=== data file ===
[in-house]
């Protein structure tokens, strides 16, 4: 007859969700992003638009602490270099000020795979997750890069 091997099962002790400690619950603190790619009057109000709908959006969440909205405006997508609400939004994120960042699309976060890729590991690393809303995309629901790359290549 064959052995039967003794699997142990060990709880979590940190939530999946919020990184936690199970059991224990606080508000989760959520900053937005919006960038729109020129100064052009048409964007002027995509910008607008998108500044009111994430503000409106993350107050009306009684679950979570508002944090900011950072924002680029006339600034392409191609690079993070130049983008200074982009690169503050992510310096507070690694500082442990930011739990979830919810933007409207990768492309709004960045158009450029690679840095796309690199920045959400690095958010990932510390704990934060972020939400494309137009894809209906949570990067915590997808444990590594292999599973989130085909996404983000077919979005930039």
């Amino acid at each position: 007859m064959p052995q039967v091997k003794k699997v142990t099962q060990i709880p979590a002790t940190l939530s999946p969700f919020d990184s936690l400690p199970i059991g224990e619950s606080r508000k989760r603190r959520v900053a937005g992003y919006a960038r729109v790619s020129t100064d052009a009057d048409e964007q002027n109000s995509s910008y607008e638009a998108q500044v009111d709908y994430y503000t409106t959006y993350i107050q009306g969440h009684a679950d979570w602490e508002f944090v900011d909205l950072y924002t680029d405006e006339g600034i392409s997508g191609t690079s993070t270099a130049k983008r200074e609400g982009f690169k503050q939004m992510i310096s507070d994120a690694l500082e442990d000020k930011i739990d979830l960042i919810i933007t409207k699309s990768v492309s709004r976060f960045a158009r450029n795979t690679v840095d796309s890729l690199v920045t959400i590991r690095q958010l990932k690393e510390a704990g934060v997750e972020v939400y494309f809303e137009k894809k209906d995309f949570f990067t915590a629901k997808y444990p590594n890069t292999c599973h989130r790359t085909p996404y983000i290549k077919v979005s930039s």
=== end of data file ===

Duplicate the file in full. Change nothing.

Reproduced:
[in-house]
């Protein structure tokens, strides 16, 4: 007859969700992003638009602490270099000020795979997750890069 091997099962002790400690619950603190790619009057109000709908959006969440909205405006997508609400939004994120960042699309976060890729590991690393809303995309629901790359290549 064959052995039967003794699997142990060990709880979590940190939530999946919020990184936690199970059991224990606080508000989760959520900053937005919006960038729109020129100064052009048409964007002027995509910008607008998108500044009111994430503000409106993350107050009306009684679950979570508002944090900011950072924002680029006339600034392409191609690079993070130049983008200074982009690169503050992510310096507070690694500082442990930011739990979830919810933007409207990768492309709004960045158009450029690679840095796309690199920045959400690095958010990932510390704990934060972020939400494309137009894809209906949570990067915590997808444990590594292999599973989130085909996404983000077919979005930039």
């Amino acid at each position: 007859m064959p052995q039967v091997k003794k699997v142990t099962q060990i709880p979590a002790t940190l939530s999946p969700f919020d990184s936690l400690p199970i059991g224990e619950s606080r508000k989760r603190r959520v900053a937005g992003y919006a960038r729109v790619s020129t100064d052009a009057d048409e964007q002027n109000s995509s910008y607008e638009a998108q500044v009111d709908y994430y503000t409106t959006y993350i107050q009306g969440h009684a679950d979570w602490e508002f944090v900011d909205l950072y924002t680029d405006e006339g600034i392409s997508g191609t690079s993070t270099a130049k983008r200074e609400g982009f690169k503050q939004m992510i310096s507070d994120a690694l500082e442990d000020k930011i739990d979830l960042i919810i933007t409207k699309s990768v492309s709004r976060f960045a158009r450029n795979t690679v840095d796309s890729l690199v920045t959400i590991r690095q958010l990932k690393e510390a704990g934060v997750e972020v939400y494309f809303e137009k894809k209906d995309f949570f990067t915590a629901k997808y444990p590594n890069t292999c599973h989130r790359t085909p996404y983000i290549k077919v979005s930039s």